Many schools (not just Nationally Accredited) out there consult Psychologists on how best to deliver a sales pitch to people seeking answers during a time of anxiety.
Enrol With Us and Get That Job!
Taking the time to answer the what is accreditation question is not high in the list of things to stress about.
So schools created a sales pitch to best alleviate that stress. They overstate their figures on how many students find work after attending their institution.
Some schools count the graduates now working at Starbucks as gainfully employed Graduates.
So be careful. We might be adding a section to this website called "Digging up the Dirt". I love digging up the dirt on schools. Strictly the Dirt that affects you and any student looking for a good school.
The story above is the truth. We did find out that one very highly regarded school was counting all employed students as gainfully employed graduates even if they were working in Starbucks.
They then used this in the sales pitch to new prospects. And they are the last to answer the 'what is accreditation question'.
"Yup. 82% of our graduates find work. If you attend this school you need not worry about finding work. [Pause] Unless you fail every one of your classes that is...[laughter with impossibility tone]"
It's a war out there for your tuition dollars. Arm yourself well with good information and the only sale anyone will make to you is one where you also win by getting a good education.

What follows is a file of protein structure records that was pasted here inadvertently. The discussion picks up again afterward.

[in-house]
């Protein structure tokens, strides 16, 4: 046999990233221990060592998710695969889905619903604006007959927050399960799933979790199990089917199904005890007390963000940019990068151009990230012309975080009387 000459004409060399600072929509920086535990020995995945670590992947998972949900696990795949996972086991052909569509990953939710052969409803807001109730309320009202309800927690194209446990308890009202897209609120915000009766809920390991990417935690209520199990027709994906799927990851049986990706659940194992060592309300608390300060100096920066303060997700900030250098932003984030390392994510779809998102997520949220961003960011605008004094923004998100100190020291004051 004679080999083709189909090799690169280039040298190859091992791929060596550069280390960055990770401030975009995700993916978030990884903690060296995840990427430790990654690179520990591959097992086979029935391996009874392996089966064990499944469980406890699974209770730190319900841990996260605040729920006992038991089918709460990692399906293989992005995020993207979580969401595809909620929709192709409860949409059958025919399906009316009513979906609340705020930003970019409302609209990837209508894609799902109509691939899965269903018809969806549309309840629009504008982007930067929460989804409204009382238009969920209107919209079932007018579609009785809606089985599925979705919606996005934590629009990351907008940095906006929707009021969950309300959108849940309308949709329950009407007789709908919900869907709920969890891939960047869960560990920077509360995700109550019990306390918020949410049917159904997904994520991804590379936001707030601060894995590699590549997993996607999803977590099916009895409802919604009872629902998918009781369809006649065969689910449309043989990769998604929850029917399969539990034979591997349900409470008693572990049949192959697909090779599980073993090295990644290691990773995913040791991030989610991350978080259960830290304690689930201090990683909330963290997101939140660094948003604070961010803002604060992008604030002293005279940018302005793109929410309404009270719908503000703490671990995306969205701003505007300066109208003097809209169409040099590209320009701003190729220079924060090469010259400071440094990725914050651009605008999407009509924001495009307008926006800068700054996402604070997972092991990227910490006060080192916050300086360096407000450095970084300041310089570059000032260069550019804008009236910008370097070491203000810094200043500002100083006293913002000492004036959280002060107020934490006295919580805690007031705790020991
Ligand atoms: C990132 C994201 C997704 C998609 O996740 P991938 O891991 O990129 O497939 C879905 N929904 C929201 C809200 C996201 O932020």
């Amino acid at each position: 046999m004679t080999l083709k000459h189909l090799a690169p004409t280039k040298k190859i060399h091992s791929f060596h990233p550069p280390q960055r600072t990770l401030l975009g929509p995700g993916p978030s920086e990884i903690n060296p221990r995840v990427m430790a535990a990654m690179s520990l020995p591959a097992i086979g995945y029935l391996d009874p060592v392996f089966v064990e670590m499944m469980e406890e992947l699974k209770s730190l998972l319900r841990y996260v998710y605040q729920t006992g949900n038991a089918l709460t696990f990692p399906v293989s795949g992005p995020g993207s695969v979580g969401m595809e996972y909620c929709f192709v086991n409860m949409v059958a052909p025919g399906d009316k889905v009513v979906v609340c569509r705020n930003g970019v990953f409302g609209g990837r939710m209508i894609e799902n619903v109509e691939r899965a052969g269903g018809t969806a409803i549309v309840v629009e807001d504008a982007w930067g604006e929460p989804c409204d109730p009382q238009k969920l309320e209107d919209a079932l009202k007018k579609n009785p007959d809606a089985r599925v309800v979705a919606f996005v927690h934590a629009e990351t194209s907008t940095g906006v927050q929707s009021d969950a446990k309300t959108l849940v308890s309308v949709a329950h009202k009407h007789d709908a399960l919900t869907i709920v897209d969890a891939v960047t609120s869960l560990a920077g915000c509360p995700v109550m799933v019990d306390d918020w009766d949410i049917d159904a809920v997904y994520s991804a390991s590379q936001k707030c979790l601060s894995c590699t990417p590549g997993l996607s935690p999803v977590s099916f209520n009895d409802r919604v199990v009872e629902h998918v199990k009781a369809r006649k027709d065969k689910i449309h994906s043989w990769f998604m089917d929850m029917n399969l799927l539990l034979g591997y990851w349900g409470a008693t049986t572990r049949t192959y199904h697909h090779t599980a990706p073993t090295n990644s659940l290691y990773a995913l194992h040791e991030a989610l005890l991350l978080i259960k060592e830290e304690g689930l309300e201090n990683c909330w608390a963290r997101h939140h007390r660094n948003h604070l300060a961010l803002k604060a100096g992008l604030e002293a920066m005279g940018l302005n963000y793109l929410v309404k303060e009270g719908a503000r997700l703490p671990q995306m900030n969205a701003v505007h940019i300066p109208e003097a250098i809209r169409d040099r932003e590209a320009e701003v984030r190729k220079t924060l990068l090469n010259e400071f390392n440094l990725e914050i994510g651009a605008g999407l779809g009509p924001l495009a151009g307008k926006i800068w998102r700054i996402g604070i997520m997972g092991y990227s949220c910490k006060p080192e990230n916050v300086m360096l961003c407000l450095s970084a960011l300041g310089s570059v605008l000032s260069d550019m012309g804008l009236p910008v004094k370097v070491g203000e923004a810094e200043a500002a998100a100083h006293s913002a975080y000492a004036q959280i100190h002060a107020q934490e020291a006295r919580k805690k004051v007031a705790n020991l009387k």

You'll not need to ask the 'What is Accreditation question' again.
Then we have agencies responsible for accrediting religious schools and Faith based schools. They are the Association for Biblical Higher Education, Association of Theological Schools, and the Transnational Association of Christian Colleges and Schools.
Believe it or not but there are students who studied 'Biblical Higher Education' for 2 years are now complaining that Harvard won't accept their credits!
The what is accreditation question gets more and more difficult to answer. Or, at least qualification for it.
Sometimes a very specialized program of study needs it's own specialized Accreditation. It has to be dealt with separately from the other classes in the School. Thus the name was born; Specialized Accreditation.
Students studying specific professions like medicine, dentistry, nursing, law, or engineering (just a sample) need to graduate from an accredited program with specialized accreditation issued by the Professional Association for that particular field.
What is Acceditation for other professions?
Good examples are the American Medical Association [AMA] for studies in Medicine, the American Dental Association [ADA] for dentistry, the National Nursing League [NLN] for nursing, the American Bar Association [ABA] for law and the Accreditation Board of Engineering and Technology [ABET].
You'll need Specialized Accreditation in order to receive a license to practice in any of the above fields.
Harvard University has Regional Accreditation and its Law courses are also Accredited by the American Bar Association.
Good luck out there. Getting yourself prepared is the only thing you can do until the right opportunity comes along. At least you'll never ask the what is accreditation question again.